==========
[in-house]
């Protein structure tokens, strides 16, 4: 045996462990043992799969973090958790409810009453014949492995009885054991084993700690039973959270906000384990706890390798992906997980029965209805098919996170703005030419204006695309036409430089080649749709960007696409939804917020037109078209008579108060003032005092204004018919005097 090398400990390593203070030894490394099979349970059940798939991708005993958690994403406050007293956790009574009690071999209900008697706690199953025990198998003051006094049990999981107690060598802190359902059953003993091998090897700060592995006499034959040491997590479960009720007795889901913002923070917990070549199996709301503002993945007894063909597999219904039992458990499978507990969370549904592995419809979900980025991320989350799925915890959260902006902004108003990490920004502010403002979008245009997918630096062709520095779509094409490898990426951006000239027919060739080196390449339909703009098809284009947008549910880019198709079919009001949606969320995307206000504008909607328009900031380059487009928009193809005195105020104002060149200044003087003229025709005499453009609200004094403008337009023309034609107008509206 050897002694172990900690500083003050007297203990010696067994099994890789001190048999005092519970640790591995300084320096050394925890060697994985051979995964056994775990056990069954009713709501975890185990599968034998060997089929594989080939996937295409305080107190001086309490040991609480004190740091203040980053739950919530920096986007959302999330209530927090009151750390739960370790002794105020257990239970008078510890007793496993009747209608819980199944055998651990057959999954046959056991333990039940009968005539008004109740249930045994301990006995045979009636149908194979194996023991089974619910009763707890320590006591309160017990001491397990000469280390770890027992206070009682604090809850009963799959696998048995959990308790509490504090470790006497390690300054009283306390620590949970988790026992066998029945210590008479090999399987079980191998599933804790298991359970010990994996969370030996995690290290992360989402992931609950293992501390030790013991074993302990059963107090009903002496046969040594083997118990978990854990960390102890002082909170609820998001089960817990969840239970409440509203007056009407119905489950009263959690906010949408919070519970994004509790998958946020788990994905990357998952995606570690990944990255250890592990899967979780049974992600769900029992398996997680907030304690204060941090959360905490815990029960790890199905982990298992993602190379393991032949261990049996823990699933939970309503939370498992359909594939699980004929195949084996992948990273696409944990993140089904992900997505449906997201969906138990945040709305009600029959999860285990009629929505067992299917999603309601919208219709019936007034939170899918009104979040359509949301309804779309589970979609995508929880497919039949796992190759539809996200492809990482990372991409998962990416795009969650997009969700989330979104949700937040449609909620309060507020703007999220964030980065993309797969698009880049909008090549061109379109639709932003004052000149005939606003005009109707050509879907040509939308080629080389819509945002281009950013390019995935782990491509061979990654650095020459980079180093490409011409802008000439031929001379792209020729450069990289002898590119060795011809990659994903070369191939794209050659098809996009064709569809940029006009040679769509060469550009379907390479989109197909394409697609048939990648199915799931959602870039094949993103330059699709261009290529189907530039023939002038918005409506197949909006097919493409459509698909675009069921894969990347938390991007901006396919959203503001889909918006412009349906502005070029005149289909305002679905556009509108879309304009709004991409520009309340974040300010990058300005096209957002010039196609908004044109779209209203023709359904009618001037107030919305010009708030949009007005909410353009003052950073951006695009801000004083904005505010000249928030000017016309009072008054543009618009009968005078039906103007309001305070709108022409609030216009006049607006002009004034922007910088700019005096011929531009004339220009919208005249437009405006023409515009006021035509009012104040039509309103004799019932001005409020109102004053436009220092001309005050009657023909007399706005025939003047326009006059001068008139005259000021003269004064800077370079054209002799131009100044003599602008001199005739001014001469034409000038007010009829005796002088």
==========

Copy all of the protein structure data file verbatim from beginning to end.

[in-house]
């Protein structure tokens, strides 16, 4: 045996462990043992799969973090958790409810009453014949492995009885054991084993700690039973959270906000384990706890390798992906997980029965209805098919996170703005030419204006695309036409430089080649749709960007696409939804917020037109078209008579108060003032005092204004018919005097 090398400990390593203070030894490394099979349970059940798939991708005993958690994403406050007293956790009574009690071999209900008697706690199953025990198998003051006094049990999981107690060598802190359902059953003993091998090897700060592995006499034959040491997590479960009720007795889901913002923070917990070549199996709301503002993945007894063909597999219904039992458990499978507990969370549904592995419809979900980025991320989350799925915890959260902006902004108003990490920004502010403002979008245009997918630096062709520095779509094409490898990426951006000239027919060739080196390449339909703009098809284009947008549910880019198709079919009001949606969320995307206000504008909607328009900031380059487009928009193809005195105020104002060149200044003087003229025709005499453009609200004094403008337009023309034609107008509206 050897002694172990900690500083003050007297203990010696067994099994890789001190048999005092519970640790591995300084320096050394925890060697994985051979995964056994775990056990069954009713709501975890185990599968034998060997089929594989080939996937295409305080107190001086309490040991609480004190740091203040980053739950919530920096986007959302999330209530927090009151750390739960370790002794105020257990239970008078510890007793496993009747209608819980199944055998651990057959999954046959056991333990039940009968005539008004109740249930045994301990006995045979009636149908194979194996023991089974619910009763707890320590006591309160017990001491397990000469280390770890027992206070009682604090809850009963799959696998048995959990308790509490504090470790006497390690300054009283306390620590949970988790026992066998029945210590008479090999399987079980191998599933804790298991359970010990994996969370030996995690290290992360989402992931609950293992501390030790013991074993302990059963107090009903002496046969040594083997118990978990854990960390102890002082909170609820998001089960817990969840239970409440509203007056009407119905489950009263959690906010949408919070519970994004509790998958946020788990994905990357998952995606570690990944990255250890592990899967979780049974992600769900029992398996997680907030304690204060941090959360905490815990029960790890199905982990298992993602190379393991032949261990049996823990699933939970309503939370498992359909594939699980004929195949084996992948990273696409944990993140089904992900997505449906997201969906138990945040709305009600029959999860285990009629929505067992299917999603309601919208219709019936007034939170899918009104979040359509949301309804779309589970979609995508929880497919039949796992190759539809996200492809990482990372991409998962990416795009969650997009969700989330979104949700937040449609909620309060507020703007999220964030980065993309797969698009880049909008090549061109379109639709932003004052000149005939606003005009109707050509879907040509939308080629080389819509945002281009950013390019995935782990491509061979990654650095020459980079180093490409011409802008000439031929001379792209020729450069990289002898590119060795011809990659994903070369191939794209050659098809996009064709569809940029006009040679769509060469550009379907390479989109197909394409697609048939990648199915799931959602870039094949993103330059699709261009290529189907530039023939002038918005409506197949909006097919493409459509698909675009069921894969990347938390991007901006396919959203503001889909918006412009349906502005070029005149289909305002679905556009509108879309304009709004991409520009309340974040300010990058300005096209957002010039196609908004044109779209209203023709359904009618001037107030919305010009708030949009007005909410353009003052950073951006695009801000004083904005505010000249928030000017016309009072008054543009618009009968005078039906103007309001305070709108022409609030216009006049607006002009004034922007910088700019005096011929531009004339220009919208005249437009405006023409515009006021035509009012104040039509309103004799019932001005409020109102004053436009220092001309005050009657023909007399706005025939003047326009006059001068008139005259000021003269004064800077370079054209002799131009100044003599602008001199005739001014001469034409000038007010009829005796002088």